Jeremy Corbyn: Can his political interview style succeed?
First we had the Jeremy Corbyn way of doing Prime Minister's Questions.
Now, we've had the Corbyn way of doing the set-piece political interview.
And it is very, very different.
Most spin doctors would probably have been holding their head in their hands at Mr Corbyn's rather diffident, unorthodox style during his round of set piece interviews with the main broadcasters on Wednesday evening.
Normally the set-piece interview with political leaders can be a rather fraught process.
There will be lengthy discussions about the backdrop; the chair; the cushions; the surrounding furniture; whether to cross legs or un-cross legs and so on.
Then there will be anxious queries about the line of questioning - the order of the subjects and the duration of the interview.
And of course the politician will have remorselessly rehearsed and prepared his answers.
His or her clothes, tie and hair will all have been carefully thought about.
As little will have been left to chance as possible.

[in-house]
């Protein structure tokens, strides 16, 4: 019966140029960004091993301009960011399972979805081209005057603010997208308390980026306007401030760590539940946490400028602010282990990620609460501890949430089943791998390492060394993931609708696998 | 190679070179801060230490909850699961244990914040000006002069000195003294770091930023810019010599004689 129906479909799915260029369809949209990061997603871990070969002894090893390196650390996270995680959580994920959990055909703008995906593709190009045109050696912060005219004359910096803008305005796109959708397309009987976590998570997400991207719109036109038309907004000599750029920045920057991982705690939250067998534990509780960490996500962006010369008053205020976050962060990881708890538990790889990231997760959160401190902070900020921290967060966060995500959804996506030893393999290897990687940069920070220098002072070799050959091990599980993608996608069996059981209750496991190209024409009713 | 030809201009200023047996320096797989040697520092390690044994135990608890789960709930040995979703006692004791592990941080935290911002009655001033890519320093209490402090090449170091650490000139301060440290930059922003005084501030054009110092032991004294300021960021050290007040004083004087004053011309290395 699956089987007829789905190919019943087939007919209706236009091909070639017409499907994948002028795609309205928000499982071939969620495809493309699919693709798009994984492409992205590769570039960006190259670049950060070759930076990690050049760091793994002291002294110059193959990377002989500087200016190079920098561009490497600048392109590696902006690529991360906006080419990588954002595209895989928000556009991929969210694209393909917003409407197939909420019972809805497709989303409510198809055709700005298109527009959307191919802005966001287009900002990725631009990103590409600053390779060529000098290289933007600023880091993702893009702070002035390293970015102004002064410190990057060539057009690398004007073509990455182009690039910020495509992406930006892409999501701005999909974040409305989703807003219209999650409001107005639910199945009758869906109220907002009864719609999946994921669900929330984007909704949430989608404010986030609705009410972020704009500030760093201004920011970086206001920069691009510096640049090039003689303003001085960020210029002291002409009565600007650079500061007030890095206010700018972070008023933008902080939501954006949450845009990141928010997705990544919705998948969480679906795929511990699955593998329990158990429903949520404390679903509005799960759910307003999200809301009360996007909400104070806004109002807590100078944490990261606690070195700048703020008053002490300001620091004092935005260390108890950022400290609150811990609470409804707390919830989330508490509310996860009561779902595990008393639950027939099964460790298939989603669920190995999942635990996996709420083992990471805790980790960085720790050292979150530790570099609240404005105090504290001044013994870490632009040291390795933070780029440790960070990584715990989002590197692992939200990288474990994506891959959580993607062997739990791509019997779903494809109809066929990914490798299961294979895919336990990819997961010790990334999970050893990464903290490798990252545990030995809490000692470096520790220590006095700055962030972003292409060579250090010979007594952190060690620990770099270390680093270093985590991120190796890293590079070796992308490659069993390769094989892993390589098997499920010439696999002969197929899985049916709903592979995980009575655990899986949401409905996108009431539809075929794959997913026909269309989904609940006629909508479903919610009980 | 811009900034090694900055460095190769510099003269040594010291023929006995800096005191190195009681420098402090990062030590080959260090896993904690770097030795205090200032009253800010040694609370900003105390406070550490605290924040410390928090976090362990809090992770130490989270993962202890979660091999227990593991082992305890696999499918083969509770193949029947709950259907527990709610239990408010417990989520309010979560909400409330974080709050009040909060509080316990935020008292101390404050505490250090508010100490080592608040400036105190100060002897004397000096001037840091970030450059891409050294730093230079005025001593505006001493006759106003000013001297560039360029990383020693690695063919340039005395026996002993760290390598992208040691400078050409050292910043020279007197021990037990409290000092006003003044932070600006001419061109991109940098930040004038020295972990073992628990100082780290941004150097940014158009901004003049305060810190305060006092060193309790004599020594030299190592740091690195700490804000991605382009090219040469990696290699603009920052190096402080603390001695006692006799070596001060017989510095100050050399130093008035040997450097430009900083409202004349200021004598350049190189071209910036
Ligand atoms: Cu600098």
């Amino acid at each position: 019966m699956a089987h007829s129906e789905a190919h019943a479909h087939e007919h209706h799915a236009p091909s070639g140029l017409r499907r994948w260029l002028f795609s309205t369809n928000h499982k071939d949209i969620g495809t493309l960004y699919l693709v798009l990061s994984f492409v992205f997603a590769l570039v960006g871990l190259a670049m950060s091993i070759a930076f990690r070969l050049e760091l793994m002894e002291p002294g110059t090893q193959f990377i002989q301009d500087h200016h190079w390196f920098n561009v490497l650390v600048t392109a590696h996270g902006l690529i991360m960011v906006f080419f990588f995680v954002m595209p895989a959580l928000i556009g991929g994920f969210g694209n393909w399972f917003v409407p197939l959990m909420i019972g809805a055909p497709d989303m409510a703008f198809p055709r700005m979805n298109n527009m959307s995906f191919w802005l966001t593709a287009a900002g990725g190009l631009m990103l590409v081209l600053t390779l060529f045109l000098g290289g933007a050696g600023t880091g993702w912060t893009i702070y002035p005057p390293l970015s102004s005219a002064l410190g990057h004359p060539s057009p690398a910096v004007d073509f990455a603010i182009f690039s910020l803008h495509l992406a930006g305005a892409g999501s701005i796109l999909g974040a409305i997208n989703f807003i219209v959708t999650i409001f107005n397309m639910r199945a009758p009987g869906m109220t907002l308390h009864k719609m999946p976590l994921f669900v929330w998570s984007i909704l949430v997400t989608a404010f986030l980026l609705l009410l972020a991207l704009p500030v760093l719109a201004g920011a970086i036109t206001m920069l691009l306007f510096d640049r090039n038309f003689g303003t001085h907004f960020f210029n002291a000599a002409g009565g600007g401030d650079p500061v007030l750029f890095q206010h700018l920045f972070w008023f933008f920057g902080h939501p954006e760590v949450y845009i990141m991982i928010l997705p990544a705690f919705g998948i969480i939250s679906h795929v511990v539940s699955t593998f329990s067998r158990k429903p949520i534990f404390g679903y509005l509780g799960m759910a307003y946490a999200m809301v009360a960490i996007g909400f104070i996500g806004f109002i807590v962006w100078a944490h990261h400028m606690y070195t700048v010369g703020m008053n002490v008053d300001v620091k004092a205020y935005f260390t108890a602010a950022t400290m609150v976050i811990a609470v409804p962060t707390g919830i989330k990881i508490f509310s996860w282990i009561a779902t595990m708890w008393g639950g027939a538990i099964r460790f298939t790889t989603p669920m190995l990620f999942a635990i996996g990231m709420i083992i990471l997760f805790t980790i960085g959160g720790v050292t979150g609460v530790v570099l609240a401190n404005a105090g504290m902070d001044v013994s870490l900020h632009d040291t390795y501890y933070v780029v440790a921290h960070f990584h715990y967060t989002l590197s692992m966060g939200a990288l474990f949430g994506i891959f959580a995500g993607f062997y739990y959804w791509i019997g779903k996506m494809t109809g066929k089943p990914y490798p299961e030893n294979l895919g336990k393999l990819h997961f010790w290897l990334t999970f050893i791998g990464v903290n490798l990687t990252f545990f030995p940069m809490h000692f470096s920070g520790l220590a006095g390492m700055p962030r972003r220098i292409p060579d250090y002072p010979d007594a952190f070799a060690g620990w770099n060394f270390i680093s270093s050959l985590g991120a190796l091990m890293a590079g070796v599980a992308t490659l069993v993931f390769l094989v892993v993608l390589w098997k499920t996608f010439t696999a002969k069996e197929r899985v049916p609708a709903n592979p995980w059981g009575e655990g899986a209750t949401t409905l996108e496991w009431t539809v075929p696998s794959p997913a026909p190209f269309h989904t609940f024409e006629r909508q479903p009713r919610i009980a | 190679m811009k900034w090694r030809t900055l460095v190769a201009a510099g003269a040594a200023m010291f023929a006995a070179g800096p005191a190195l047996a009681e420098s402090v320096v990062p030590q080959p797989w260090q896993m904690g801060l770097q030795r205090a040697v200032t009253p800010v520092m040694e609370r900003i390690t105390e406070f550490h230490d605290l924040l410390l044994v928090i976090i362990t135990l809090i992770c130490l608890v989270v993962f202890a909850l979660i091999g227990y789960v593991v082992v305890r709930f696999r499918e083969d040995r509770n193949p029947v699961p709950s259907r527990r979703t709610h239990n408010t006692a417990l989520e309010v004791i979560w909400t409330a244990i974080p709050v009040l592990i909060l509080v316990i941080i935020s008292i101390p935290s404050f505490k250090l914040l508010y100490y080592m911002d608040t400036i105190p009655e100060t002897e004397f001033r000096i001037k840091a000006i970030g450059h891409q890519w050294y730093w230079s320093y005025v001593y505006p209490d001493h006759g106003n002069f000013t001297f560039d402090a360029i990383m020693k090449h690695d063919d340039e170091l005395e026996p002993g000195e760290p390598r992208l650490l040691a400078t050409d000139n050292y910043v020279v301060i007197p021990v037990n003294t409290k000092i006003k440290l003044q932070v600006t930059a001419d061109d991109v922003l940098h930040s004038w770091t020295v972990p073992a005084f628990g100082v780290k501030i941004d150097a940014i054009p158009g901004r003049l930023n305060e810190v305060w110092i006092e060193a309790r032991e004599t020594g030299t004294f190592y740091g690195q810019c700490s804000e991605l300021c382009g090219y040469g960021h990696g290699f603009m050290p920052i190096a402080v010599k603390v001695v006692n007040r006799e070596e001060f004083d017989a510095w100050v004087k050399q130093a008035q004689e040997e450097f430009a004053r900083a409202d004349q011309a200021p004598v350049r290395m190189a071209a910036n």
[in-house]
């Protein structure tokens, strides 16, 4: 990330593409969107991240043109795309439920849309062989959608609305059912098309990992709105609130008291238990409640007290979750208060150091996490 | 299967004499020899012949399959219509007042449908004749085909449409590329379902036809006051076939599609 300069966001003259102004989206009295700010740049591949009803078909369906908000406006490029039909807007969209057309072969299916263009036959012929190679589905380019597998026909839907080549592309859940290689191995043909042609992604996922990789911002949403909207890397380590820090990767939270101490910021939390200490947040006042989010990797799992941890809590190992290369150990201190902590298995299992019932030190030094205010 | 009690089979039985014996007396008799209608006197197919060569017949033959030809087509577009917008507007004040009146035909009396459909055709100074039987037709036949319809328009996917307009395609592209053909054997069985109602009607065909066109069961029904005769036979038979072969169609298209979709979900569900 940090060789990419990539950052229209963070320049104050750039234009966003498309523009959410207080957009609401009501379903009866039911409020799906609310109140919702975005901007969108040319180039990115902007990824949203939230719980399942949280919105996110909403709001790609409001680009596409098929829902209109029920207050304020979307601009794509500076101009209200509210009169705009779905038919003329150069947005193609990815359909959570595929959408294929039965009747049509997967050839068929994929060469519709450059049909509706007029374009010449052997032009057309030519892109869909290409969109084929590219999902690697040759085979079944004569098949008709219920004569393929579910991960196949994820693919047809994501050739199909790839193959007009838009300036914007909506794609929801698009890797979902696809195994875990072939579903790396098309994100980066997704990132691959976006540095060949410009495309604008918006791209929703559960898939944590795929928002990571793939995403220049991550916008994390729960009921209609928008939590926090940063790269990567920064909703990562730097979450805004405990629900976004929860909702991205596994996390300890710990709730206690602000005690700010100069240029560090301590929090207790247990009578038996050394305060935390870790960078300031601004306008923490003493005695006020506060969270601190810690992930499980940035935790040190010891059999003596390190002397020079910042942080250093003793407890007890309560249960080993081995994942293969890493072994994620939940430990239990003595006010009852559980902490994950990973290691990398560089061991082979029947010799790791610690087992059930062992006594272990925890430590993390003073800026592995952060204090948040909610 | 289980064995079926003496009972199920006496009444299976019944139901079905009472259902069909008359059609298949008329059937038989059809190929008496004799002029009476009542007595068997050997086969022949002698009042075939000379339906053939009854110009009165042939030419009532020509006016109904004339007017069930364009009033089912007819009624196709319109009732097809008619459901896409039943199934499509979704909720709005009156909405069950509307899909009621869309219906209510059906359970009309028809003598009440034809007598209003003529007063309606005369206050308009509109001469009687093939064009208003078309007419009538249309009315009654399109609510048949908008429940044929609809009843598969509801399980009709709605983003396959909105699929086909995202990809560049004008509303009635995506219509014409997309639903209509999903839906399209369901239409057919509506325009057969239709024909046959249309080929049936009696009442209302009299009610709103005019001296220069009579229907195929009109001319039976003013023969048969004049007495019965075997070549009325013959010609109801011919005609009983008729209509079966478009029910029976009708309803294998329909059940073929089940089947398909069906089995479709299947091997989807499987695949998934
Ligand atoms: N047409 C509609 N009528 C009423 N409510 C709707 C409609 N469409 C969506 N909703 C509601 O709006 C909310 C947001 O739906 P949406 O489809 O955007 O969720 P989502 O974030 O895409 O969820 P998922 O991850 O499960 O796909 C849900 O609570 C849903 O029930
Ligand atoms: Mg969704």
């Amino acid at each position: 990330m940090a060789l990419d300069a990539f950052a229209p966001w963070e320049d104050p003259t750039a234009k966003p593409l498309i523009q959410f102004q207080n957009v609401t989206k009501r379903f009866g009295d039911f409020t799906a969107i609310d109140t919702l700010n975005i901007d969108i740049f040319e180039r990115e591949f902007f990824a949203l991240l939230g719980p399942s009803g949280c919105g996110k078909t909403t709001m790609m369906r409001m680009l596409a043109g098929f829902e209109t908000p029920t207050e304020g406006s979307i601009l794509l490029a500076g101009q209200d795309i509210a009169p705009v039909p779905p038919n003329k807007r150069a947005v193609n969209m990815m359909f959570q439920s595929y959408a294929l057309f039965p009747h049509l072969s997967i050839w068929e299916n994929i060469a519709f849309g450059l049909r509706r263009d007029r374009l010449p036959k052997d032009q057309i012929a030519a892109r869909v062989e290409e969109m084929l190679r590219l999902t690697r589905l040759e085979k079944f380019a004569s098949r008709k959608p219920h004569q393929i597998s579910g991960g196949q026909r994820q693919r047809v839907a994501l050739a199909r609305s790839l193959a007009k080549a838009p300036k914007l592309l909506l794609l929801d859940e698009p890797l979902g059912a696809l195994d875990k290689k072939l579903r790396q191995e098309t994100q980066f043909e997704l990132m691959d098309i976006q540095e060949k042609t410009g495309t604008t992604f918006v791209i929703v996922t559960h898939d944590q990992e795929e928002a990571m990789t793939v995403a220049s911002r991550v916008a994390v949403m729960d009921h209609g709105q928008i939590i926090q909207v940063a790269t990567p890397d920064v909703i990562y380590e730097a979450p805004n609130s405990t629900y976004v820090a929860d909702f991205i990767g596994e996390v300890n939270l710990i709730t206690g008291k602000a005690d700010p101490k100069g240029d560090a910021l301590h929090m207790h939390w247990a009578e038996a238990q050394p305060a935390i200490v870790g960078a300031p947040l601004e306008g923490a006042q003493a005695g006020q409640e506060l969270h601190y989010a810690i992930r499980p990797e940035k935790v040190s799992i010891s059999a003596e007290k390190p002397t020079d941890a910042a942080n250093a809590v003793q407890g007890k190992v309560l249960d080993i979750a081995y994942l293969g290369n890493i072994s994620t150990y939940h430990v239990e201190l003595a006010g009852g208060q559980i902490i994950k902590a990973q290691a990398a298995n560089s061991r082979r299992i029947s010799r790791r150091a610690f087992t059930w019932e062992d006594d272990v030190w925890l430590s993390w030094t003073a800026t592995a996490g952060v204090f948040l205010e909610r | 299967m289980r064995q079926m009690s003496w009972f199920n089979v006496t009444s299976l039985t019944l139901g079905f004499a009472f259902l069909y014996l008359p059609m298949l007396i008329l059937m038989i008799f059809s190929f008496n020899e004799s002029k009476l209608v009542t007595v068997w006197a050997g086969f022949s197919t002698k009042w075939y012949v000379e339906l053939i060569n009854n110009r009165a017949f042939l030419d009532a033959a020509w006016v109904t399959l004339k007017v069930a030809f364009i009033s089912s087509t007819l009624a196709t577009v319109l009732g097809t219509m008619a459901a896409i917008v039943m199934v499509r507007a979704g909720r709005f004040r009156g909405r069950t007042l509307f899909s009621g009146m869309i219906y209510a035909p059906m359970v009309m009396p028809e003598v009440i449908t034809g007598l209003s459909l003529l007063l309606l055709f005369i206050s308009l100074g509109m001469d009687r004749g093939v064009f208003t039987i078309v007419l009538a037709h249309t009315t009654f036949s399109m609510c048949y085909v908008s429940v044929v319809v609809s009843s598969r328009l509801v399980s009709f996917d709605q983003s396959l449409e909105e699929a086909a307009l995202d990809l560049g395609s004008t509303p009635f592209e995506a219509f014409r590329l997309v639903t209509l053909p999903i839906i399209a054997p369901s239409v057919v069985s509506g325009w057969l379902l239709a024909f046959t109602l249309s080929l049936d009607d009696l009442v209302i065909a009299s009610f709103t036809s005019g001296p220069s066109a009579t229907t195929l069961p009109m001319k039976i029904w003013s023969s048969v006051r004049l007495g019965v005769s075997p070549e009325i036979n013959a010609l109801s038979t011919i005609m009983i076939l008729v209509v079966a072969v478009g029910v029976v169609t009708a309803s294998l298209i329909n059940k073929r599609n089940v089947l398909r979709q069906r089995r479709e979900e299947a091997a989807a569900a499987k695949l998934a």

Last night, Mr Corbyn seemed to chuck all that conventional interview wisdom out of the window.
Far from having a pre-prepared set of stock answers, he seemed to be almost musing aloud.
Asked about whether he might kneel before the Queen - he pondered and pleaded for more time to think about it.
And when asked a hypothetical question, he noted it was a hypothetical question and then answered it.
Normally politicians won't touch a hypothetical question with a barge pole.
As for his performance? Low-key would be a charitable way to describe it. Mr Corbyn seemed remarkably un-fussed by the whole pantomime of the traditional political interview.
You can argue such a style can be seen as shambolic; confused and weak.
It invites criticism for a lack of clarity and leadership.
But Mr Corbyn's team clearly believe the conventional approach to the political interview is as out-dated as the conventional approach to Prime Ministers' Questions; that people are tired of the formulaic, sound-bite driven set-piece interview.
And who knows - perhaps they are right.
In which case we might all have to get used to doing things rather differently.
Politicians. And broadcasters.